Right now, parents are facing a new challenge: keeping their kids safe and entertained—and maybe even helping them learn something—while they try and get their own work done. Due to this, we’ve seen an increase in the streaming of Kids & Family content, particularly music to help kids sleep. In fact, both children’s music and classical have seen boosts over the past week.
Listeners are in a more “chill” music mood.
During this time we’ve also noticed that the songs Spotify listeners are adding to their playlists are more “chill”—meaning they’re more acoustic, less danceable, and have lower energy than songs previously added. Plus, the music tends to be more instrumental, featuring instruments rather than vocals. Looking for your own calm inspiration? Check out the many playlists on our Chill shelf.
Playlist collaboration and social sharing is bringing people together.
We’ve seen an increase in collaborative playlists during this time frame, allowing people to connect over shared music and have virtual jam sessions together. (If you didn’t know, here’s a video tutorial for creating collaborative playlists of your own so you can get started). Plus, Spotify users are sharing more content on their social networks than usual, so they can let their friends and followers know what they’re up to from afar. Learn how to share your song of the moment to Snapchat or Instagram.
Artists who livestream concerts are seeing a spike in listening.
Now that live tours are postponed, many artists are staging virtual concerts online. Afterward, listeners are heading to Spotify to stream the artists—giving them a similar bump to the one artists typically see after live concerts. James Blake, Indigo Girls, Ben Gibbard, Chloe x Halle, Code Orange, and Jewel are just a few of the many artists to see spikes in streaming so far.
Podcasts and playlists are helping people keep fit and healthy.
Listeners have been taking time for themselves and making their health and wellness a top priority. More people have been listening to podcasts in the Health & Fitness and Lifestyle & Health categories in the past week, with users also streaming more podcasts with the words “cooking” or “recipes” in the title or description. When it comes to playlists, users are creating and following more workout playlists than they were a month ago, and streams of running, yoga, nature sounds, and meditation playlists are up.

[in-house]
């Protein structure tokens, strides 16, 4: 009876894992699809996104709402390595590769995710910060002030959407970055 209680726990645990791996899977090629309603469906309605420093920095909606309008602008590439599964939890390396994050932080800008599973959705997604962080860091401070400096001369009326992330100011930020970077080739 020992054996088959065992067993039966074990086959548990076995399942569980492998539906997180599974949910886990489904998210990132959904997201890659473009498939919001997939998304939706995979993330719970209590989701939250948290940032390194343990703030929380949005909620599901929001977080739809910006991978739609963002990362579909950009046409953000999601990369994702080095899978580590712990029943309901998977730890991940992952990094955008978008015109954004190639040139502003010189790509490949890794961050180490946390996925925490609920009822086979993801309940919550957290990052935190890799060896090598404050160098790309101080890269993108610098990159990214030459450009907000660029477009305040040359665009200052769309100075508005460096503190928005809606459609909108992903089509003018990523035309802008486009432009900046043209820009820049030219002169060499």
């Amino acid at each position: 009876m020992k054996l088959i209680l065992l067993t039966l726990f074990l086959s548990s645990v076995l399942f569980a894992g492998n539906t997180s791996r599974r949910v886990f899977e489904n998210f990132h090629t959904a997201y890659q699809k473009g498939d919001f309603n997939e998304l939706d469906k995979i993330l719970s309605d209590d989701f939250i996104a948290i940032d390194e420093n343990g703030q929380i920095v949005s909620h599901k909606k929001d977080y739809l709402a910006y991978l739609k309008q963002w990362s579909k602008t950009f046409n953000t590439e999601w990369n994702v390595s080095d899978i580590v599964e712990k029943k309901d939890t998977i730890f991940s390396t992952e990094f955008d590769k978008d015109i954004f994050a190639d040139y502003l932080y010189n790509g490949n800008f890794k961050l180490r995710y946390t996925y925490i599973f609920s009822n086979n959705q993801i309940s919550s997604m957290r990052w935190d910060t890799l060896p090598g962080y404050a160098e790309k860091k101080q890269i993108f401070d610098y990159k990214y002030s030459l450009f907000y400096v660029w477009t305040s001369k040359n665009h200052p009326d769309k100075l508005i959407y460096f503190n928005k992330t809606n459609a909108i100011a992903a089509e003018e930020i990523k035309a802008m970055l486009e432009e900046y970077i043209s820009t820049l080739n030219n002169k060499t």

The songs people sing on balconies inspire streaming.
In Italy and Spain, residents have taken to singing songs together from apartment balconies and windows, especially in honor of health care providers and first responders. Two of the songs sung in Italy have soared: streams of “Abbracciame” increased by 820% on March 13, and streams of “Azzurro” soared more than 715% on March 14. In Spain, streams of the ’80s track “Resistiré“ (I Will Resist) by Duo Dinamico leapt by more than 435% starting March 15, after videos of the event started circulating on social media.
IIn the current Scenario when the entire world is waging a war against the outbreak of deadly Novel Corona Virus it is imperative that each and every person pitches in and does their best to contribute in their own capacity to fight this pandemic.
Across the globe Governments are fighting to save their citizens with lockdowns, where Corporates are responsibly helping the government by contributing money, food packets, medical supplies and also offering to extend their resources for the aid of patients.
B4U Network in India has been actively involved in providing food packets to underprivileged children on various occasions in the past. The network has pledged to fight against hunger and partnered with the Rahi NGO to enhance this cause.
B4U’s pledge against hunger and belief that no one remains hungry, particularly in the current troubled times of lock down, has once again partnered with Rahi NGO and are distributing Food packets which include Dal, Rice, Dry vegetables and vitamin sachet in a single pack providing complete nutrition to families of daily wage workers, rag pickers, abandoned senior citizens, destitute, low income groups, medical patients etc. affected by the current lockdown.
Echoing the sentiment of the pledge, Mr. Sanjay Agrawal (Group CFO and COO B4U Network) quoted: We are happy to do our bit in these extremely difficult times our endeavour would be to try and ensure that we fight against hunger along with the fight against this Pandemic. Stay Healthy, Stay Safe.